Test

All right! Let’s bring it for a test run.

  • Create an Azure Container Registry
az acr create -n reg1009855 -g rsg1 --sku Standard
  • Create docker image and publish to ACR. I used Azure DevOps Pipelines for this :- https://github.com/aido123/detector/blob/main/azure-pipelines-2.yml (configured via azure devops pipelines to create a connection to push to ACR)
  • Create an AKS Cluster — Accept the defaults
  • Create an SPN ID and note the ID and Secret. We’ll use this as the addon’s identity. You could also used Pod Identity or an Identity on the underlying VMScaleSet as an alternative.
az ad sp create-for-rbac --name detectorspn --skip-assignment{
"appId": "a5a32677-xyz",
"displayName": "detectorspn",
"name": "http://detectorspn",
"password": "ABC123",
"tenant": "TENANT-123"
}
  • Create a Custom Role
{
"Name": "AKS Cluster Read Only",
"IsCustom": true,
"Description": "Read Only access to AKS Clusters",
"Actions": [
"Microsoft.ContainerService/managedClusters/detectors/read"
],
"NotActions": [],
"DataActions": [],
"NotDataActions": [],
"AssignableScopes": [
"/subscriptions/SUB-123"
]
}
az role definition create --role-definition aksread.json
  • Assign the SPN ID read access to the cluster
az role assignment create --role "AKS Cluster Read Only" --assignee "a5a32677-xyz"
  • Enable the ACR Admin User Account
az acr update -n reg1009855 --admin-enabled true
  • Show the docker credentials for this ACR
az acr credential show -n reg1009855
  • Create a Docker Secret in the default namespace
kubectl create secret docker-registry regcred --docker-server reg1009855.azurecr.io --docker-username=reg1009855 --docker-password=<secret from above> --docker-email=test@test.com
  • Create a Deployment Manifest
apiVersion: apps/v1
kind: Deployment
metadata:
name: detector
labels:
app: detector
spec:
replicas: 1
selector:
matchLabels:
app: detector
template:
metadata:
labels:
app: detector
spec:
imagePullSecrets:
- name: regcred
containers:
- name: detector
image: reg1009855.azurecr.io/detector:X
ports:
- containerPort: 2112
env:
- name: AZURE_TENANT_ID
value: <AZURE_TENANT_ID>
- name: AZURE_CLIENT_ID
value: <AZURE_CLIENT_ID>
- name: AZURE_CLIENT_SECRET
value: <AZURE_CLIENT_SECRET>
- name: AZURE_SUBSCRIPTION_ID
value: <AZURE_SUBSCRIPTION_ID>
- name: DETECTOR_IDS
value: node-drain-failures,appdev,aad-issues
- name: RESOURCE_GROUP
value: rsg1
- name: CLUSTER
value: cluster1
- name: POLL_DELAY
value: "1800"
- name: API_TIMEOUT
value: "60"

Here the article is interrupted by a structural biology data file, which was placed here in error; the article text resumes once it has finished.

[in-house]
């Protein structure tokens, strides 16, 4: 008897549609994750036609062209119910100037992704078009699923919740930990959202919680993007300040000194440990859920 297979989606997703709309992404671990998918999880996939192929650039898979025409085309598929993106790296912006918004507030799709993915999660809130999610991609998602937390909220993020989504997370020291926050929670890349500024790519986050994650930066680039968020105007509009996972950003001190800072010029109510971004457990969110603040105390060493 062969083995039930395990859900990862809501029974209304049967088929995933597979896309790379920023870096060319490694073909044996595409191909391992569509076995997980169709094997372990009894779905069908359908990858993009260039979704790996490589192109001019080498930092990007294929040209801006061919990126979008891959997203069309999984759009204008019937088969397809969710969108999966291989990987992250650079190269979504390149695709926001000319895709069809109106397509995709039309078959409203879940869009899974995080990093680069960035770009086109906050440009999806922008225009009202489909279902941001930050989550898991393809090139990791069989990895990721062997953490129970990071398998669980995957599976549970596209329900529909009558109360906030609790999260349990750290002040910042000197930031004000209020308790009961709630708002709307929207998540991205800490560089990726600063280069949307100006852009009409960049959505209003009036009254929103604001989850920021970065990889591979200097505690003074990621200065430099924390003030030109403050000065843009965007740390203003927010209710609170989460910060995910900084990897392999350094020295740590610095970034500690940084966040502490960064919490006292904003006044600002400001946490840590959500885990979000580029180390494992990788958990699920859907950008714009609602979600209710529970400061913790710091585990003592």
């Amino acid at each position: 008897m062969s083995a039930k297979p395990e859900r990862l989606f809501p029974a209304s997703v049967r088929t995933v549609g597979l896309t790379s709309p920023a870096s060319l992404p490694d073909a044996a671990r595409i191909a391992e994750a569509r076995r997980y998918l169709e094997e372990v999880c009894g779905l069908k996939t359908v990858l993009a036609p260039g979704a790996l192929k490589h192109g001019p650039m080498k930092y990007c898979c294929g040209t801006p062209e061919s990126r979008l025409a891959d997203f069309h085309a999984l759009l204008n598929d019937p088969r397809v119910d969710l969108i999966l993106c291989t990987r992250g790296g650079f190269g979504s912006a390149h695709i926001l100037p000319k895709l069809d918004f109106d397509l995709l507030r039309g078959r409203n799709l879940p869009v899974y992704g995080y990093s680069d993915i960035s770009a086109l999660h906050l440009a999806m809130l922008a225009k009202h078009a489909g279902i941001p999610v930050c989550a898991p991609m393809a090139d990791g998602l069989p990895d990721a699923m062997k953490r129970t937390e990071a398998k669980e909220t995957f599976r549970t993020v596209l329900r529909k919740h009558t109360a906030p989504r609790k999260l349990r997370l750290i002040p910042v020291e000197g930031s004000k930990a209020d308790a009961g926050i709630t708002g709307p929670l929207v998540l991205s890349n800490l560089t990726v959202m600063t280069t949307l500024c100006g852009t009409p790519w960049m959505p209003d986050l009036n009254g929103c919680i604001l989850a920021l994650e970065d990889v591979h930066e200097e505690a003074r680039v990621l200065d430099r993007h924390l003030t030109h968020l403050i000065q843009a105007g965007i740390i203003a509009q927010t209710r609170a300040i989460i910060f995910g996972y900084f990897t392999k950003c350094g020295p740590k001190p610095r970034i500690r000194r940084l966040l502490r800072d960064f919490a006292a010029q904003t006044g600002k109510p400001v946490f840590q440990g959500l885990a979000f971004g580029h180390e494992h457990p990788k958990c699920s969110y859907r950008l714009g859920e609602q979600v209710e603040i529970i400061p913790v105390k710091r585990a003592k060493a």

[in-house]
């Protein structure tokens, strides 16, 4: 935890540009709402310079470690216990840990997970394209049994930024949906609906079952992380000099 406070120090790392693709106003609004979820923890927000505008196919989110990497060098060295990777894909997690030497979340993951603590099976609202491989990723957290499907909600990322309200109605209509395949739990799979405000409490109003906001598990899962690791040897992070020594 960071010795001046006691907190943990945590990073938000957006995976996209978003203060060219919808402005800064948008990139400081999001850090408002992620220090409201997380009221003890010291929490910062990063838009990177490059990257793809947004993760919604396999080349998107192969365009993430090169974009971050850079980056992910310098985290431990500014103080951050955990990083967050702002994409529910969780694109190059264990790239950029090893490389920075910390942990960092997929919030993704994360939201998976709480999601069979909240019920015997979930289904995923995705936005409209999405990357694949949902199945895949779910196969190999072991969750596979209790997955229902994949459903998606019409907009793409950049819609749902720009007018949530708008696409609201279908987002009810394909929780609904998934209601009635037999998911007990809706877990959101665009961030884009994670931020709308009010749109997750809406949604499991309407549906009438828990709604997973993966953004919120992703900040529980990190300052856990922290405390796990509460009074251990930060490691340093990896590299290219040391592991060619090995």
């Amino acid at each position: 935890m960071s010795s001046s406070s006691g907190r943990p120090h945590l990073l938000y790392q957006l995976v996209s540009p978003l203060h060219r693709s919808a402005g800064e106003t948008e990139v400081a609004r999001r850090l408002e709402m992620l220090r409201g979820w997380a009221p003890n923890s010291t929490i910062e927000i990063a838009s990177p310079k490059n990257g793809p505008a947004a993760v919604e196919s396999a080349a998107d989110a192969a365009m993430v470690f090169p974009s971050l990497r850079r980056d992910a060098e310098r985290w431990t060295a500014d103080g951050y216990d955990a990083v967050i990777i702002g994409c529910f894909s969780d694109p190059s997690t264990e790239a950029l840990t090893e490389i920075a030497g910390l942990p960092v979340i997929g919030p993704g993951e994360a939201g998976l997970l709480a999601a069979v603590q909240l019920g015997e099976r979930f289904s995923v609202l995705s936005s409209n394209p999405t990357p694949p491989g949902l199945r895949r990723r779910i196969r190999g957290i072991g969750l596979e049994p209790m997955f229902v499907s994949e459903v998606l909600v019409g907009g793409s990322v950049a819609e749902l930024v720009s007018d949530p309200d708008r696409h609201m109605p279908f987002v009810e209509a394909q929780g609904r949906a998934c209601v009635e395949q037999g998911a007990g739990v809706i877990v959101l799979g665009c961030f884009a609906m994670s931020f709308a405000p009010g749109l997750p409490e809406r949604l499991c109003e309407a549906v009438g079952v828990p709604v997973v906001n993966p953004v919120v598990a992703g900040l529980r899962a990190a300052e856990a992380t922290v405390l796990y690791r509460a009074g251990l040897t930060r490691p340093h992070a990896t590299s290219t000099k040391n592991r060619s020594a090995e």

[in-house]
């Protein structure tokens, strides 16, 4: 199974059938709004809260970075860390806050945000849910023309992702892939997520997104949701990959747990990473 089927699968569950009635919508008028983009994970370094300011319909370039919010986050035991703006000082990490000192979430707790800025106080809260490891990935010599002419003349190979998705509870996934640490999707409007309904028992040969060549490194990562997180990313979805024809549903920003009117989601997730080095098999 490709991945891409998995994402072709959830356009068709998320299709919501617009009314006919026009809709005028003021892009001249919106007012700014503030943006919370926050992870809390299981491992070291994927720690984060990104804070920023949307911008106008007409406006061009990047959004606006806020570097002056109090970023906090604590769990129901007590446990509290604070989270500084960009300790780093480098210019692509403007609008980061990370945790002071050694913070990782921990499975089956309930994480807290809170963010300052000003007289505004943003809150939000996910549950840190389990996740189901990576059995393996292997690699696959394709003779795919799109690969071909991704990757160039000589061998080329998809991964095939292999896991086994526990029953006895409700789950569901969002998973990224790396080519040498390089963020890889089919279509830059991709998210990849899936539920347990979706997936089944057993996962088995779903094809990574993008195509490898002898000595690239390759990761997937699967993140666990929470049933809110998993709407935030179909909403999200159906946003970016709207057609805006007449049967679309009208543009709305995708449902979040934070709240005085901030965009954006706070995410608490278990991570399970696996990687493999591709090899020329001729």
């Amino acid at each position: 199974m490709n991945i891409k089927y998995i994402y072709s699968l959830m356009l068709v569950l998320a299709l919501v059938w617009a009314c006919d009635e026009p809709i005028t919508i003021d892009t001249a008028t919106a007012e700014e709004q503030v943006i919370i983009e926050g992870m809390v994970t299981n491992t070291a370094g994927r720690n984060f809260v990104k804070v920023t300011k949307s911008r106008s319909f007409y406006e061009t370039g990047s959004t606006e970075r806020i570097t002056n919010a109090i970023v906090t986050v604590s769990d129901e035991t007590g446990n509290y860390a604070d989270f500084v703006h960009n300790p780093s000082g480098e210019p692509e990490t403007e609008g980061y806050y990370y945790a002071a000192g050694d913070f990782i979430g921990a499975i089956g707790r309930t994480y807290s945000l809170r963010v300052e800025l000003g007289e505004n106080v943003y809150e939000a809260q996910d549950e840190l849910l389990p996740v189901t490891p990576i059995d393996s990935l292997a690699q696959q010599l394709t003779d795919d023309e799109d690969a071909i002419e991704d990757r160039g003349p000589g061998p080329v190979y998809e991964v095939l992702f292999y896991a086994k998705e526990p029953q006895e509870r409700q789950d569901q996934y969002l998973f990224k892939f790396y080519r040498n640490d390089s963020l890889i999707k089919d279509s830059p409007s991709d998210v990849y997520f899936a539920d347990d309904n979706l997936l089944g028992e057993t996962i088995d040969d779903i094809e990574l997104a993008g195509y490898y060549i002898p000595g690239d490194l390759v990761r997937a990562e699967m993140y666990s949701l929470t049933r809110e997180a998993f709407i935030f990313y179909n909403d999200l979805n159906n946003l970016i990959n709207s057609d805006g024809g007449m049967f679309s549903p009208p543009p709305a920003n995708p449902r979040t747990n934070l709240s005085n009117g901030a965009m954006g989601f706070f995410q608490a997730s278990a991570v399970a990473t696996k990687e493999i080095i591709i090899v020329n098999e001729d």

• Apply the deployment manifest
kubectl apply -f deployment.yaml

Now as you can see below, we’ll log out each detector, with it’s associated level along with the descriptive details scraped from the api

kubectl logs detector-655d79d44d-x4fwv{"detectid":"node-drain-failures","level":"debug","msg":"Success We found no obvious issues with Node Drain Failures   False null","time":"2021-01-30T14:51:05Z"}{"detectid":"appdev","level":"debug","msg":"Success Our analysis did not find any issues in this category. Please click for recommended next steps. Recommended Documents \u003cmarkdown\u003e\n\n* [Tutorial: Using Azu... False null","time":"2021-01-30T14:51:05Z"}

Next we’ll just exec into the detector pod and curl the metrics that are exposed on port 2112.

We can use a telemetry tools like prometheus or datadog to scrape these metrics and alert on them i.e. if detector_node_drain_failures hits a critical (i.e. 4) threshold

kubectl exec -it detector-c4949d96c-qvsnv -- /bin/sh# curl http://localhost:2112/metrics
# HELP detector_aad_issues Detector metric detector_aad_issues
# TYPE detector_aad_issues gauge
detector_aad_issues 2
# HELP detector_appdev Detector metric detector_appdev
# TYPE detector_appdev gauge
detector_appdev 1
# HELP detector_node_drain_failures Detector metric detector_node_drain_failures
# TYPE detector_node_drain_failures gauge
detector_node_drain_failures 1
# HELP go_gc_duration_seconds A summary of the pause duration of garbage collection cycles.
# TYPE go_gc_duration_seconds summary
go_gc_duration_seconds{quantile="0"} 1.31e-05
go_gc_duration_seconds{quantile="0.25"} 2.0901e-05
...

Challenges

One challenge I’ve noticed with this approach, is that some of these API’s don’t provide real time or even near real time information.

For example, if you were to just now apply an unrealistic Pod Disruption budget (minAvailable set to 2, when the replica count is set to 1 for a deployment), the Node Drain Failure detector will not hit the critical threshold until many hours later (In one case, it was 24 hours later). Perhaps this will be addressed in the future from Microsoft, as this feature is still in preview (at the moment of writing).

Conclusion

I hope this has given you some ideas on how you could use this valuable health information as part of your overall AKS Observability solution. Thanks for reading.

Cloud Platform Architect. Opinions and articles on medium are my own.